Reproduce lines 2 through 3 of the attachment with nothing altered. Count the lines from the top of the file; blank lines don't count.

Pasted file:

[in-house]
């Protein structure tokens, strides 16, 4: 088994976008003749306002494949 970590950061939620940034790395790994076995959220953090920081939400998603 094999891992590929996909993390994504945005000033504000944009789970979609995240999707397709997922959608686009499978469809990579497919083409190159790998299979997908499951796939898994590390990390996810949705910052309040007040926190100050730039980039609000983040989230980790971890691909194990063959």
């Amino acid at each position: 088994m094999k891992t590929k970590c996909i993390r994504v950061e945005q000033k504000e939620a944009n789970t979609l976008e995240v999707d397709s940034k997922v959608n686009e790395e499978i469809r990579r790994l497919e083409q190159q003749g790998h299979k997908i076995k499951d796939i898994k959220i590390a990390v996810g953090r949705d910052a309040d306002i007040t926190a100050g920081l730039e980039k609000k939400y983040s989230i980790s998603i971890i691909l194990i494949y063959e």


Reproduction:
């Protein structure tokens, strides 16, 4: 088994976008003749306002494949 970590950061939620940034790395790994076995959220953090920081939400998603 094999891992590929996909993390994504945005000033504000944009789970979609995240999707397709997922959608686009499978469809990579497919083409190159790998299979997908499951796939898994590390990390996810949705910052309040007040926190100050730039980039609000983040989230980790971890691909194990063959």
């Amino acid at each position: 088994m094999k891992t590929k970590c996909i993390r994504v950061e945005q000033k504000e939620a944009n789970t979609l976008e995240v999707d397709s940034k997922v959608n686009e790395e499978i469809r990579r790994l497919e083409q190159q003749g790998h299979k997908i076995k499951d796939i898994k959220i590390a990390v996810g953090r949705d910052a309040d306002i007040t926190a100050g920081l730039e980039k609000k939400y983040s989230i980790s998603i971890i691909l194990i494949y063959e």